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Thread: Getting used to grass

  1. #1

    Default Getting used to grass

    This might be a really silly question, but I'm growing different kinds of grass now (well, it's not really growing yet), and I wondered if they need to get used to each type separately, or is grass just grass and if they're used to one they're fine with other grasses as well?
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  2. #2
    Wise Old Thumper
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    Quote Originally Posted by a reader of books View Post
    This might be a really silly question, but I'm growing different kinds of grass now (well, it's not really growing yet), and I wondered if they need to get used to each type separately, or is grass just grass and if they're used to one they're fine with other grasses as well?
    It's really not a silly question

    In my view (and of course I might be entirely wrong), most 'normal' grass is just grass, with minimal nutritional differences between them. Alfalfa is different, but I suspect you're not growing Alfalfa.

    I would just feed them a small selection of all of it from day one. I presume you don't have vast quantities anyway and so the amount they will get each time won't be massive. If you were to go into a meadow and pick a handful of 'grass', there would be several different types. I know this as we have a small 'hay patch' in our back garden and there are probably around 15-20 different grasses. Slightly off subject, but it always surprises me how hay companies can sell just one species of grass hay. How, in an enormous field, do they prevent other species arriving?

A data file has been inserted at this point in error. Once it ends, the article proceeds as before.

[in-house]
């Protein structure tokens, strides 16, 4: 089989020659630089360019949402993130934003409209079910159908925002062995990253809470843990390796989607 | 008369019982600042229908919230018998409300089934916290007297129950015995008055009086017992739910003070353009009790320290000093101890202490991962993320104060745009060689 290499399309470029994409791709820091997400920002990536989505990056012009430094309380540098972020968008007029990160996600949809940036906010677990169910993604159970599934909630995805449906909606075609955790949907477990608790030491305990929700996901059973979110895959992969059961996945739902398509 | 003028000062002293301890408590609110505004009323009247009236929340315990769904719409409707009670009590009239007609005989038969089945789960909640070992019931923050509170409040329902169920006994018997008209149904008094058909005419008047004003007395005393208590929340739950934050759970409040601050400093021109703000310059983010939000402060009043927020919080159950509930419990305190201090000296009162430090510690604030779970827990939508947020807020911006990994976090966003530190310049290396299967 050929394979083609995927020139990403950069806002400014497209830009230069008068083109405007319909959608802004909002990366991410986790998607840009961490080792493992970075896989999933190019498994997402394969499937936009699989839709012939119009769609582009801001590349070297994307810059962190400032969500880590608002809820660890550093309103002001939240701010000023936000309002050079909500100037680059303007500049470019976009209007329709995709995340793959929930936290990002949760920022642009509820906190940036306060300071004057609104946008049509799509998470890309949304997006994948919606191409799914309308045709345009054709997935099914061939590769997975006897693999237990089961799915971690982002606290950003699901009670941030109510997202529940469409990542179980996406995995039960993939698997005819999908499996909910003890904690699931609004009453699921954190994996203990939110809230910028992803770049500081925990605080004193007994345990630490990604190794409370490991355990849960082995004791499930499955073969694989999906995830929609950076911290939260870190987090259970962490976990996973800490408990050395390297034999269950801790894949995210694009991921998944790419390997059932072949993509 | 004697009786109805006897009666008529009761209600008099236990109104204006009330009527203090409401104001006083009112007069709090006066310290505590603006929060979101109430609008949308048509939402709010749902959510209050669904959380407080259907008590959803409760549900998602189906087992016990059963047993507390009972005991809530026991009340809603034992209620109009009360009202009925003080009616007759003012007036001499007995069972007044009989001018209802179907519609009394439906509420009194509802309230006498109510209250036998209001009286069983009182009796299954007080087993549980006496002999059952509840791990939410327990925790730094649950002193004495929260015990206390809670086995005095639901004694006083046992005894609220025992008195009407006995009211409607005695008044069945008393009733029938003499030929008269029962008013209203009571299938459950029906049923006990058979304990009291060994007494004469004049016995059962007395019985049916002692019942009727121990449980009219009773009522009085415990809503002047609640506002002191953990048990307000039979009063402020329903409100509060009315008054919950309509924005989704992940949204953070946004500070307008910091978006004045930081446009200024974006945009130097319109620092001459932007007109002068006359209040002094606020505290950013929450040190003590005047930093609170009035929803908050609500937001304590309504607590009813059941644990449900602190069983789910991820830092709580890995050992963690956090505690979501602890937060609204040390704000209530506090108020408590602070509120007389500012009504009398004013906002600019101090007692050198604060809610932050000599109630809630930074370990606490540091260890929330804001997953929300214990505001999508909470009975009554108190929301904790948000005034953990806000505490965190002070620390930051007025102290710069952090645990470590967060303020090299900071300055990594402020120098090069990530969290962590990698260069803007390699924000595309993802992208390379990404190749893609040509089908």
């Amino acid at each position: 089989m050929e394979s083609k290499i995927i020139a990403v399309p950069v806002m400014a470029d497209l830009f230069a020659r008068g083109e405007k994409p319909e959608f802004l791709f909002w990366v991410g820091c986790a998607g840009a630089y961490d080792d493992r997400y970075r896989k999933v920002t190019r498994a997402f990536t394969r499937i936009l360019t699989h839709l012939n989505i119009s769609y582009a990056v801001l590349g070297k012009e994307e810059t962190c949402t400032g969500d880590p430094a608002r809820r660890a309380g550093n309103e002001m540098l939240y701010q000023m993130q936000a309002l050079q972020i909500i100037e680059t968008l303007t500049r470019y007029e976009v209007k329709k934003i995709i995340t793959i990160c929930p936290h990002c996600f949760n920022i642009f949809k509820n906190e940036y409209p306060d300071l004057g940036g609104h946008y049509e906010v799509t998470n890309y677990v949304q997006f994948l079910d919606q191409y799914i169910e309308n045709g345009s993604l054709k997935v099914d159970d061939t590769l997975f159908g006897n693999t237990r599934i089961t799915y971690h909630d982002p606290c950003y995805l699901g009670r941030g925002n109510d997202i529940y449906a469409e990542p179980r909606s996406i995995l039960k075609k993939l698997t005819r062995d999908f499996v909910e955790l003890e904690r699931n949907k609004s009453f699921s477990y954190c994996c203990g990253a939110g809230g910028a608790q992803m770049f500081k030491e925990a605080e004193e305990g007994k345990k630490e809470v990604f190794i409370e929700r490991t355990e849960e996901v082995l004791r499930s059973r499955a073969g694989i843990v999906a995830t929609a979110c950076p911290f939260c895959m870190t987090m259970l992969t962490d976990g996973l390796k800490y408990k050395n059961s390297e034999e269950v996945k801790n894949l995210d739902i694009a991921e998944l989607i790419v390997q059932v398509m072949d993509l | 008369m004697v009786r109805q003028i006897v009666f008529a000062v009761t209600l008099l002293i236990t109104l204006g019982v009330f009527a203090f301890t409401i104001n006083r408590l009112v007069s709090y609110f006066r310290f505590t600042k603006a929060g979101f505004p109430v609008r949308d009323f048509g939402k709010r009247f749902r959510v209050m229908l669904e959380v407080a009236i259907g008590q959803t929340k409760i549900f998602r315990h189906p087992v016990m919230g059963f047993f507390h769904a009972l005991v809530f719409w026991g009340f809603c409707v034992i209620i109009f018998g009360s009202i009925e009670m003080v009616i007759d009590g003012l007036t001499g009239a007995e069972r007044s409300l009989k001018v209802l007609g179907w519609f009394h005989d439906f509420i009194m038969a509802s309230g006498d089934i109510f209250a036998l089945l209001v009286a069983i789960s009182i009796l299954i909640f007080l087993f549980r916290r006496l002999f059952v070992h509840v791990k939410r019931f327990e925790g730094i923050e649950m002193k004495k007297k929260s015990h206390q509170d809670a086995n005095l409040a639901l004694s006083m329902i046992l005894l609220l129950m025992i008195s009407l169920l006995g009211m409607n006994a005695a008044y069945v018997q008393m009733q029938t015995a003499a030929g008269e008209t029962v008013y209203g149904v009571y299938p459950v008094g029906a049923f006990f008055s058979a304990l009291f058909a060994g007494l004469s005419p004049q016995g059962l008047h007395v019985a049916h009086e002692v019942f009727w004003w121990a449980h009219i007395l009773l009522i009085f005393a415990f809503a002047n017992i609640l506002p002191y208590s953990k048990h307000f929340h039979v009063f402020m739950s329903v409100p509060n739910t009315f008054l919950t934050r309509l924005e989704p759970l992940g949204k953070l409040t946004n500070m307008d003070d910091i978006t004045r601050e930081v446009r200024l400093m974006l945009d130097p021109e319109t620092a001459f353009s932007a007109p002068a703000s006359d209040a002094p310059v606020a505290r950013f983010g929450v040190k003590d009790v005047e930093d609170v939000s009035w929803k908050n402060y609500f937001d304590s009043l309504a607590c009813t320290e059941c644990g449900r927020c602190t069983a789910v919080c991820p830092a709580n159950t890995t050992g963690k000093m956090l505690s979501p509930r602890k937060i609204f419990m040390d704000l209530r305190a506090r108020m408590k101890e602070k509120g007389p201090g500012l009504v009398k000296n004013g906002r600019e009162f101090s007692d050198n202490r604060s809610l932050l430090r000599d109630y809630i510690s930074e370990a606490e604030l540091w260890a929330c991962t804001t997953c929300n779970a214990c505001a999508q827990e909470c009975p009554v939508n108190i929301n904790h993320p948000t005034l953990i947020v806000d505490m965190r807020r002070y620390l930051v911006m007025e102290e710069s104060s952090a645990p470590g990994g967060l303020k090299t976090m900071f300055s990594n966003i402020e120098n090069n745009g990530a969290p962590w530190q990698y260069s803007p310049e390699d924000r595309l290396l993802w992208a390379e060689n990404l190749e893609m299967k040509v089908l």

3. #3

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    Quote Originally Posted by Omi View Post
    It's really not a silly question

    In my view (and of course I might be entirely wrong), most 'normal' grass is just grass, with minimal nutritional differences between them. Alfalfa is different, but I suspect you're not growing Alfalfa.

    I would just feed them a small selection of all of it from day one. I presume you don't have vast quantities anyway and so the amount they will get each time won't be massive. If you were to go into a meadow and pick a handful of 'grass', there would be several different types. I know this as we have a small 'hay patch' in our back garden and there are probably around 15-20 different grasses. Slightly off subject, but it always surprises me how hay companies can sell just one species of grass hay. How, in an enormous field, do they prevent other species arriving?
    Oh, I'm glad.

    I'm not growing Alfalfa, you're right, and, yeah, I don't have a huge amount, so they won't be getting all that much every day anyway. Just feeding them a small selection of all of it sounds like a good idea. Thank you for your advice, Omi.

    Also, that's a good question! I have no idea... That is weird, when you think about it, that there'd only be that one type of grass growing.
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  4. #4
    Wise Old Thumper keletkezes's Avatar
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    Quote Originally Posted by Omi View Post
    Slightly off subject, but it always surprises me how hay companies can sell just one species of grass hay. How, in an enormous field, do they prevent other species arriving?
    I suspect it's like monofloral honey, a balance of probability. Yeah there might be some other stuff in there but not enough to worry about. I expect they plough it up and resow it regularly (unsure how much I like that, don't know enough about farming TBH).
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